You just reminded me that there was another villain in NIGHT LAMP, one who gave a grand speech elucidating his philosophy, before committing a senseless mass murder. I'm sure I've seen others in this vein, but other than NIGHT LAMP, most of my Vance reading was long ago.

I don't recall sharing your negative reaction to such episodes. Vance's outlook can come across as a bit amoral, and I found it reassuring that he is willing to draw the line somewhere, by mocking the nihilistic solipsism of such villains.



Edited 1 time(s). Last edit at 10 Jul 18 | 12:44PM by Platypus.

Re: Classic stories about madness
Posted by: Knygatin (IP Logged)
Date: 10 July, 2018 05:43PM
Platypus Wrote:
-------------------------------------------------------
> I don't recall sharing your negative reaction to
> such episodes. Vance's outlook can come across as
> a bit amoral, and I found it reassuring that he is
> willing to draw the line somewhere, by mocking the
> nihilistic solipsism of such villains.


Yes, well, when their despicable behaviors are sprinkled with a generous dose of fantasy I can bear with it. I especially enjoyed the horrible fate of the villain Attel Malagate by the end of Star King. That is on a comparable level to CAS's sardonic culminations.

Re: Classic stories about madness
Posted by: Platypus (IP Logged)
Date: 10 July, 2018 06:44PM
"The Adventure of the German Student", by Washington Irving, is arguably a tale of madness. It is a theme of Irving's ghost stories that they all tend to have "rational explanations" of one sort or another, and/or be told by unreliable narrators. And the "rational explanation" that suggests itself here is rather obvious.

Re: Classic stories about madness
Posted by: Nils (IP Logged)
Date: 17 August, 2018 06:26AM
The story "Der Irre" by the german expressionist writer and poet Georg Heym is - in german literary review, that is - considered to be a masterful piece on the topic. I see that some works of Heym were translated into English while I'm not sure if "Der Irre" were included (must be something like "The madman" or "The lunatic" in case it was translated).

Re: Classic stories about madness
Posted by: Minicthulhu (IP Logged)
Date: 22 August, 2018 01:04PM
Thanks a lot. A short story collection (containing "The Madman") by Georg Heym ordered today. Cannot wait to read it. :-)

Re: Classic stories about madness
Posted by: Nils (IP Logged)
Date: 23 August, 2018 03:51AM
Nice! I hope you will like it.

I've thought about your request and could give some more hints from my specific perspective on german literature, if you like.

- "Der Trinker" by Hans Fallada. The novel is available as "The Drinker". Fallada is considered a canonical author of social realism ("Neue Sachlichkeit") and was struggling himself his whole life with episodes of psychic disorder, drug addiction and alcoholism. All this he put together on a very high level in "The Drinker" which was written in the early 40's while he was staying in a medical institution ("Trinkerheilanstalt"). Though the novel is not entirely about madness, it is heavily included.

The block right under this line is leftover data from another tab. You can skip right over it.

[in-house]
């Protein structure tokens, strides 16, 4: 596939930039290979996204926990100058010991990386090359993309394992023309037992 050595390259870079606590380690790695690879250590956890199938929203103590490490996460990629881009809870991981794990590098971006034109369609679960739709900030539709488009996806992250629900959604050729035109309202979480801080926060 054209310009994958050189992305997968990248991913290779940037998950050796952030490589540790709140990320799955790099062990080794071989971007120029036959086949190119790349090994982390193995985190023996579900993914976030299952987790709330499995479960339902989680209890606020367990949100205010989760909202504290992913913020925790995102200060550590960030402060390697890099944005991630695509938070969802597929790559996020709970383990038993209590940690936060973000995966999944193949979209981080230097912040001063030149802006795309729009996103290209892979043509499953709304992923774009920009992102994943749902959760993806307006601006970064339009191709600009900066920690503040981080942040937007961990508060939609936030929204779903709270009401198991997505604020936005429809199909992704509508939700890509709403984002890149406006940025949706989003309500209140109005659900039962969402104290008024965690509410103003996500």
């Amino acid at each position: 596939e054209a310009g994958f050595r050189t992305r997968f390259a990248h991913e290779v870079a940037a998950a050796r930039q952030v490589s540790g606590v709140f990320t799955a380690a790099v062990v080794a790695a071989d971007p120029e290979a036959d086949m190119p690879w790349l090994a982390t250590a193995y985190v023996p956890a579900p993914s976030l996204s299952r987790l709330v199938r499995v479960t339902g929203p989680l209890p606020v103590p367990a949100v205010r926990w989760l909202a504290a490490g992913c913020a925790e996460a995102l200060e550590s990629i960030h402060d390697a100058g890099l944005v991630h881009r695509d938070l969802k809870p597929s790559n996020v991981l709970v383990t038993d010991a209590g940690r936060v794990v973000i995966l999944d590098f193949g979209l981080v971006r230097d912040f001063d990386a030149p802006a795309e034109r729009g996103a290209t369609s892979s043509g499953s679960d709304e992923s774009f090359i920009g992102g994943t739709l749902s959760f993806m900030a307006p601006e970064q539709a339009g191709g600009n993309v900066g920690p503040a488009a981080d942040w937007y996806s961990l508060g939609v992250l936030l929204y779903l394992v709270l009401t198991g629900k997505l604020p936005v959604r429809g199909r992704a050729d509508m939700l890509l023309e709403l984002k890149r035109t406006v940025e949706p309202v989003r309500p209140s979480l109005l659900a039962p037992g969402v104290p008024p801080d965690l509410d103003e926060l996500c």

- "Bahnwärter Thiel" by Gerhart Hauptmann. It's available as "Lineman Thiel". In this novella of naturalism, Hauptmann describes the slow drift of Thiel into madness. Issues of duty, class distinction, religion and supression of emotions are covered here. Very good, as far as I can remember it.

- A certain air of madness definatley waves through some works of Franz Kafka. The classic novel "Der Process" (available as "The Trial") and the short story/novella "Die Verwandlung" ("The Metamorphosis") are both works of an literary excellence which is seldom achieved. In the novel, the protagonist Josef K. is going mad by getting sucked into an intransparent system of executive law. Is gets arrested and he doesn't know why, he is put in the dock without getting told why and so forth. In the novella, young Gregor Samsa wakes up one morning and must witness his own transformation into a bug. But is all this real?

- Another classic but rather heavy recommendation would be "Die Blendung" by Elias Canetti, available as "Auto Da Fé". It's about a scientist of sinology who has a certain flaw in his dealings with other people, some kind of social disorder one could say. He drives himself (as well as he is driven) into madness in his flat which is mainly his private library.


Maybe some of this could be of interest for you.

Re: Classic stories about madness
Posted by: Minicthulhu (IP Logged)
Date: 5 September, 2018 12:38PM
Ok, I have read some of Heym´s stories. Really weird stuff, he makes no bones about describing excrements or likening urine to wine ... "The Lunatic" (Der Irre) is a good story, bizzare, morbid, trying to describe what is going on inside the head of a homicidal maniac.

Re: Classic stories about madness
Posted by: Nils (IP Logged)
Date: 6 September, 2018 02:57PM
Glad to hear that you like it.

Re: Classic stories about madness
Posted by: Minicthulhu (IP Logged)
Date: 7 September, 2018 06:21AM
Yes, I like it. Now I have read all the stories. There is another story about madness in the book which is I think way better than "The Lunatic." It is called "Der Dieb" (The Thief) and it´s the best piece of the collection.

Re: Classic stories about madness
Posted by: Nils (IP Logged)
Date: 7 September, 2018 03:40PM
Sounds good. I've never read this one.

Re: Classic stories about madness
Posted by: Minicthulhu (IP Logged)
Date: 5 October, 2018 03:31AM
Last night I read a great story about madness called "The Scarlet Flower" (1883) by Vsevolod Garshin. It takes place in an asylum and the main character is a lunatic who believes the scarlet flowers growing in the asylum garden contain all the evil of the world so he tries to get them and destroy them. A great insight into the mind of a mentally deranged individual.



Edited 1 time(s). Last edit at 5 Oct 18 | 03:32AM by Minicthulhu.